USA Today–certainly not well-regarded as a source for hard-hitting journalism–has a surprisingly good piece that looks at how lobbyists are able skirt campaign finance regulations by contributing funds to “honor” lawmakers. The paper writes:
Despite a ban on gifts to lawmakers and limits on campaign contributions, lobbyists and groups that employ them can spend unlimited money to honor members of Congress or donate to non-profits connected to them or their relatives. The public – until now – had little insight into the scope of this largely hidden world of special-interest influence.
For the first time, those contributions are being tracked due to ethics rules adopted in 2007. What USA Today found in their comprehensive review wasn’t pretty: lobbyists and their corporate backers are using the loophole to influence lawmakers.
Two specific examples from the article:
Last year, the telecommunication industry gave more than $72,000 to non-profits and charities in honor of Rockefeller, who advocated legislation to provide legal immunity to phone companies that participated in the government’s anti-terrorism eavesdropping program. The largest donation came from AT&T. At the time, Rockefeller chaired the Senate Intelligence Committee and helped broker a deal on the bill, which passed last year.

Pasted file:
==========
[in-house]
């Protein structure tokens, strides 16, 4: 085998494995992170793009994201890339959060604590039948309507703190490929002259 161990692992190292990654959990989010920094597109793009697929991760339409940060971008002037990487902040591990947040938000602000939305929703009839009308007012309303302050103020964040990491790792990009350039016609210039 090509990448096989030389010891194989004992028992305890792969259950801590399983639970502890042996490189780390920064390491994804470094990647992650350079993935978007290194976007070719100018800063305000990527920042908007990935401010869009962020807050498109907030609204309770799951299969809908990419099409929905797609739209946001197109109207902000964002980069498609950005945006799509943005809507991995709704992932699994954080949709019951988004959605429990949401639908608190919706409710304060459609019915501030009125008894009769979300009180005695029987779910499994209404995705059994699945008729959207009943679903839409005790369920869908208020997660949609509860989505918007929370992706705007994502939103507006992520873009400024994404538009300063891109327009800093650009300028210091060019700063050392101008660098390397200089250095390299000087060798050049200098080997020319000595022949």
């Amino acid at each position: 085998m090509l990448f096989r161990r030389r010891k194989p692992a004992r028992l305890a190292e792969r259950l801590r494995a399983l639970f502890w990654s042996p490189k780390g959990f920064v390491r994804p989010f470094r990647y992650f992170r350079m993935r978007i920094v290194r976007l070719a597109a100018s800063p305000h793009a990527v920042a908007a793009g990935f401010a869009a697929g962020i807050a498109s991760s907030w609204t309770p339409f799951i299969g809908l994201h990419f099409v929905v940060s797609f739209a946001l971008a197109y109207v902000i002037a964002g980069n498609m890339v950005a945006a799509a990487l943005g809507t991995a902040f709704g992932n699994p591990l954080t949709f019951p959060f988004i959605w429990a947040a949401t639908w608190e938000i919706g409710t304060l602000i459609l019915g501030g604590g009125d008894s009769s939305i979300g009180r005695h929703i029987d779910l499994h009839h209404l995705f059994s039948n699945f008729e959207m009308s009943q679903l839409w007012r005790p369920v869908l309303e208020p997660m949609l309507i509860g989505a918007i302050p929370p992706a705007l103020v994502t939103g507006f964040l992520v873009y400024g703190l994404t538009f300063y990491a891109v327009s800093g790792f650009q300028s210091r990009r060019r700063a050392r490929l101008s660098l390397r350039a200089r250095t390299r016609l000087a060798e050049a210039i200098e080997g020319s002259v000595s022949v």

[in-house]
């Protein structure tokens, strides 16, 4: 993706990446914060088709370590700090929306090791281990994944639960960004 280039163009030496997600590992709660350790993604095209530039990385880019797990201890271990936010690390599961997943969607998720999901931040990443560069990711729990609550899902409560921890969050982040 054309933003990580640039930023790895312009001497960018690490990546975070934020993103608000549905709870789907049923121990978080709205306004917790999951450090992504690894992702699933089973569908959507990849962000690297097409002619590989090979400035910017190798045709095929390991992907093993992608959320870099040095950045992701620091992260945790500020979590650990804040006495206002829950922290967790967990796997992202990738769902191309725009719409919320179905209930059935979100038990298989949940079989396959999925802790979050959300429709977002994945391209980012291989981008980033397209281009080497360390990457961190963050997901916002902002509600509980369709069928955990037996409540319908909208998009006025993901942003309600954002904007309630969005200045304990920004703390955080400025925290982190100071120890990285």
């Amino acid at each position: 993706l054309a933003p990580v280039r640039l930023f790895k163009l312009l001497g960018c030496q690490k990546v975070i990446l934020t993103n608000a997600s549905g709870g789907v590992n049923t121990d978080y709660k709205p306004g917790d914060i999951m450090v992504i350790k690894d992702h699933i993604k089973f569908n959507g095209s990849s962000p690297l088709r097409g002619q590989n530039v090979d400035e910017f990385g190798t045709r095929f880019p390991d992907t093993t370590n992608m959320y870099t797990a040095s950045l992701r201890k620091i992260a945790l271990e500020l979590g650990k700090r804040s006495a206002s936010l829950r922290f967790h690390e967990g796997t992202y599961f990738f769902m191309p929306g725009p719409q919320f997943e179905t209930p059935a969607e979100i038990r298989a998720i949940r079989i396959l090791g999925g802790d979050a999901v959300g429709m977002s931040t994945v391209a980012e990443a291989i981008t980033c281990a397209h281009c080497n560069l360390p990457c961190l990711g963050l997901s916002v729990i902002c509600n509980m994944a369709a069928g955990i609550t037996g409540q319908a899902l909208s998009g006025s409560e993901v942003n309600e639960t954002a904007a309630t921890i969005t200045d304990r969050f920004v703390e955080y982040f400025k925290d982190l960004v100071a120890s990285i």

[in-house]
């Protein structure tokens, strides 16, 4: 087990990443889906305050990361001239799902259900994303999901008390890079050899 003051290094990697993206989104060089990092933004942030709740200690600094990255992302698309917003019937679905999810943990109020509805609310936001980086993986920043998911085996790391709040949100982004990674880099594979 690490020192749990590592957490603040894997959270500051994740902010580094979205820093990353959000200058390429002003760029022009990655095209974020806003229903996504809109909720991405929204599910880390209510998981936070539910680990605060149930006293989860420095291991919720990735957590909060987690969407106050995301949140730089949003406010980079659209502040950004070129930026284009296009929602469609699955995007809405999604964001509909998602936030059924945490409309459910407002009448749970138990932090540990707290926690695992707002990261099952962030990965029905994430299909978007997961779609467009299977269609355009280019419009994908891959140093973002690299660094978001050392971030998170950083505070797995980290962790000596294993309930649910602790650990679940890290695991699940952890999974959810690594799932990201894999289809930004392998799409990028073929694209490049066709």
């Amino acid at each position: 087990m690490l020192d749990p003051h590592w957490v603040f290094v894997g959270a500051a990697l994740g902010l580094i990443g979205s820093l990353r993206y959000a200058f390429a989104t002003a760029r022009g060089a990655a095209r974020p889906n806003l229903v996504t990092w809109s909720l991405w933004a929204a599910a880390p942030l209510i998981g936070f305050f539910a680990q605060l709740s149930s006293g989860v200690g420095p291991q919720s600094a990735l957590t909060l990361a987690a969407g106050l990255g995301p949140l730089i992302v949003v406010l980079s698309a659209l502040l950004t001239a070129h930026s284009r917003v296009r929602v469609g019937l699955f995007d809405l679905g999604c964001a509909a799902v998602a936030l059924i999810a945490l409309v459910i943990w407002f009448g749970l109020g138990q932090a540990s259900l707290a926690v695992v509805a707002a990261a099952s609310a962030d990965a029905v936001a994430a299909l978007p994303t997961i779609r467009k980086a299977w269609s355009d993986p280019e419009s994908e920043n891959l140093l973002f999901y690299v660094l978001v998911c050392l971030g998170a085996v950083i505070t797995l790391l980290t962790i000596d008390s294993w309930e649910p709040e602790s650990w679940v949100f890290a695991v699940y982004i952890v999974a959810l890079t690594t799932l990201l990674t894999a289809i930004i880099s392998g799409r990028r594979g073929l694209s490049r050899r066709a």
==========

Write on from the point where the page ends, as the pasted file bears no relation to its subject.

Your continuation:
Rep. Joe Barton of Texas, the top Republican on the House energy committee, asked an energy company to donate to a foundation that bears his name. His daughter-in-law, Amy Barton, is the unpaid director.
Utility giant Exelon gave $25,000 to the non-profit last June and $50,000 in 2006, according to federal records and interviews with company officials.
Barton wrote to Exelon CEO John Rowe, seeking the money, says David Brown, Exelon’s top lobbyist. The company is one of the nation’s largest producers of nuclear energy. Barton has long advocated on the industry’s behalf, pushing for the opening of a nuclear-waste repository at Yucca Mountain, outside Las Vegas.